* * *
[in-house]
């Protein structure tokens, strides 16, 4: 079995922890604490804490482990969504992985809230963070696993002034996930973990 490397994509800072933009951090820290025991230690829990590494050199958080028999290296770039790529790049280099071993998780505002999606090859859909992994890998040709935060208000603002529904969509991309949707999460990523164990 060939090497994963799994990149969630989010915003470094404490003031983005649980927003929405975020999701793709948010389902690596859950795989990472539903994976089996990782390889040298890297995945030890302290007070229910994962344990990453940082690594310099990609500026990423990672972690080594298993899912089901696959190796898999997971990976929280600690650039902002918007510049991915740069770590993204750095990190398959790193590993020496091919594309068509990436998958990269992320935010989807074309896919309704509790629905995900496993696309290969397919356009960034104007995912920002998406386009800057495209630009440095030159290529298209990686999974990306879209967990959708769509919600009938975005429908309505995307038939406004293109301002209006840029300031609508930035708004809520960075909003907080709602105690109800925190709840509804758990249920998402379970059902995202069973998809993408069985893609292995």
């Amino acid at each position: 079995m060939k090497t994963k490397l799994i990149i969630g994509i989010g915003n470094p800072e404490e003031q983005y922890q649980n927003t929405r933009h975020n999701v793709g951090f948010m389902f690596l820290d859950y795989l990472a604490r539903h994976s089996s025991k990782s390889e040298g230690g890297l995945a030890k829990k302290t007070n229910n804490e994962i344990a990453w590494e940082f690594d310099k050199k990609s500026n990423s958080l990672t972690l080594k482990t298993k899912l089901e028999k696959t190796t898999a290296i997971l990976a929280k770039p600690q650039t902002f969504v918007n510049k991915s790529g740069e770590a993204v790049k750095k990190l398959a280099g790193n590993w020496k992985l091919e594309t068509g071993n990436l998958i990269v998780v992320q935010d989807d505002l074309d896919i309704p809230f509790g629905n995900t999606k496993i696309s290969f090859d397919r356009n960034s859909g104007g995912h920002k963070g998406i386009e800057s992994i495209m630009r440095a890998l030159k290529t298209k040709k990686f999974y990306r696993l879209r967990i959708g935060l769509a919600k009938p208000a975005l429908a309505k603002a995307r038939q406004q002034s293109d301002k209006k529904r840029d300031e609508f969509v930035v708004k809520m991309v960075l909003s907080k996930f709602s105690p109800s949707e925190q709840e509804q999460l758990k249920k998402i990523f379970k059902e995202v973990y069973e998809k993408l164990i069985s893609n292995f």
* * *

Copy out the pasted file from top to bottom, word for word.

[in-house]
């Protein structure tokens, strides 16, 4: 079995922890604490804490482990969504992985809230963070696993002034996930973990 490397994509800072933009951090820290025991230690829990590494050199958080028999290296770039790529790049280099071993998780505002999606090859859909992994890998040709935060208000603002529904969509991309949707999460990523164990 060939090497994963799994990149969630989010915003470094404490003031983005649980927003929405975020999701793709948010389902690596859950795989990472539903994976089996990782390889040298890297995945030890302290007070229910994962344990990453940082690594310099990609500026990423990672972690080594298993899912089901696959190796898999997971990976929280600690650039902002918007510049991915740069770590993204750095990190398959790193590993020496091919594309068509990436998958990269992320935010989807074309896919309704509790629905995900496993696309290969397919356009960034104007995912920002998406386009800057495209630009440095030159290529298209990686999974990306879209967990959708769509919600009938975005429908309505995307038939406004293109301002209006840029300031609508930035708004809520960075909003907080709602105690109800925190709840509804758990249920998402379970059902995202069973998809993408069985893609292995």
């Amino acid at each position: 079995m060939k090497t994963k490397l799994i990149i969630g994509i989010g915003n470094p800072e404490e003031q983005y922890q649980n927003t929405r933009h975020n999701v793709g951090f948010m389902f690596l820290d859950y795989l990472a604490r539903h994976s089996s025991k990782s390889e040298g230690g890297l995945a030890k829990k302290t007070n229910n804490e994962i344990a990453w590494e940082f690594d310099k050199k990609s500026n990423s958080l990672t972690l080594k482990t298993k899912l089901e028999k696959t190796t898999a290296i997971l990976a929280k770039p600690q650039t902002f969504v918007n510049k991915s790529g740069e770590a993204v790049k750095k990190l398959a280099g790193n590993w020496k992985l091919e594309t068509g071993n990436l998958i990269v998780v992320q935010d989807d505002l074309d896919i309704p809230f509790g629905n995900t999606k496993i696309s290969f090859d397919r356009n960034s859909g104007g995912h920002k963070g998406i386009e800057s992994i495209m630009r440095a890998l030159k290529t298209k040709k990686f999974y990306r696993l879209r967990i959708g935060l769509a919600k009938p208000a975005l429908a309505k603002a995307r038939q406004q002034s293109d301002k209006k529904r840029d300031e609508f969509v930035v708004k809520m991309v960075l909003s907080k996930f709602s105690p109800s949707e925190q709840e509804q999460l758990k249920k998402i990523f379970k059902e995202v973990y069973e998809k993408l164990i069985s893609n292995f």